And is Fire One of The Elements?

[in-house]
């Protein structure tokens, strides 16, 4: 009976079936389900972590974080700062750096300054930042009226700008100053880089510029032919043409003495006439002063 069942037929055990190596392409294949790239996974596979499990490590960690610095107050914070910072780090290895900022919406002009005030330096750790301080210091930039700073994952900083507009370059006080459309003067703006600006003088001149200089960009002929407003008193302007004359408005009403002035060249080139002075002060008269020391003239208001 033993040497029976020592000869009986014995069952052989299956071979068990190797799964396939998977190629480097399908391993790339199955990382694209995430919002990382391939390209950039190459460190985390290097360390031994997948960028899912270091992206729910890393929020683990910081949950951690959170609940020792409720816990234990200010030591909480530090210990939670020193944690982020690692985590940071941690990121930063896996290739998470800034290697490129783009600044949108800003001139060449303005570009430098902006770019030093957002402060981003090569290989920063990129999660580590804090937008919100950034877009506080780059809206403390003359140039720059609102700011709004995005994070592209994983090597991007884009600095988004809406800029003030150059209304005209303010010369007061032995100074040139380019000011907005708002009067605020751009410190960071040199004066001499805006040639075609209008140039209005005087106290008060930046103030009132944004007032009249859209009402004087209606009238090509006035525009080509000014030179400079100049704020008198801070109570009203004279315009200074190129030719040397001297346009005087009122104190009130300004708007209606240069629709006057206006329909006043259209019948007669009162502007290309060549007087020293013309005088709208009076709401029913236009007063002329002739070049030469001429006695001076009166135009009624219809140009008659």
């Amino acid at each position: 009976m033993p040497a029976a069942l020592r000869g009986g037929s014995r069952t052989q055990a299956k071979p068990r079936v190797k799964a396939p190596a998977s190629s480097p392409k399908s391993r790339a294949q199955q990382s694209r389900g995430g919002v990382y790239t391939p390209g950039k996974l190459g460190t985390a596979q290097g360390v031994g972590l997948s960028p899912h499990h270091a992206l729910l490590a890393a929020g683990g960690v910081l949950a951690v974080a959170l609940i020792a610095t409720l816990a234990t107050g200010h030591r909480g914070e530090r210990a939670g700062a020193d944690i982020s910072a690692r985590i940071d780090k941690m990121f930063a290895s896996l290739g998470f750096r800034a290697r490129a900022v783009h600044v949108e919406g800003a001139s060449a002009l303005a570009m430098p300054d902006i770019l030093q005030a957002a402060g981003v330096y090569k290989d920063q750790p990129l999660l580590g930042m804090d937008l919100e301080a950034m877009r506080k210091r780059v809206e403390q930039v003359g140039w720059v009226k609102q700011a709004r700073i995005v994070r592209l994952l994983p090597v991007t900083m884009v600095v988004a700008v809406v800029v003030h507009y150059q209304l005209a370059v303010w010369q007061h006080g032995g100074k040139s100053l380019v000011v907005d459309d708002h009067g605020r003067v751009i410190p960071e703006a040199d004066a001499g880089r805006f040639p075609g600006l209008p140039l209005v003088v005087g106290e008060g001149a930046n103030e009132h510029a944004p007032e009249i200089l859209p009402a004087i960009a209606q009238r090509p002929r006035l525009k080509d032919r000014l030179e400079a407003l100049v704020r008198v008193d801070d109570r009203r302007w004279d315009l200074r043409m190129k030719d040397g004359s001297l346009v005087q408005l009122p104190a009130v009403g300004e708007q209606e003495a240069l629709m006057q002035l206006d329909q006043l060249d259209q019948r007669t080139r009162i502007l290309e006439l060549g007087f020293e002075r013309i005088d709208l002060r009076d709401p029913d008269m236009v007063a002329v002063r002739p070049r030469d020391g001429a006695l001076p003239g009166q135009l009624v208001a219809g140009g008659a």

Is fire one of the elements of the constitution of the human body? Now, if someone inquires about the portion of fire which is not found in the portions allotted in the above prophetic saying, our response is that some physicians did indeed speak of fire being one of the elements, though other learned physicians and scientists refuted that theory and debated two arguments: (1) fire is produced from ether then descends to mix with water and earth, or (2) fire is generated by the other elements within one’s own body. The first theory is absurd for two reasons: the first is because fire is a light element, and therefore an ascending matter, and for it to descend implies the existence of a quasi element that acts as neutralizer and compels the fire into a descending characteristic, and that is unacceptable. On the other hand, in order for fore to descend to the earth, it has to cross through an extremely cold atmosphere (Arb. zamharïr), and we can easily notice in our immediate environment that even a huge fire can be put off with a small amount of liquid. Thus, for minute fire particles to cross through such an inescapable freezing atmosphere, they will certainly be extinguished.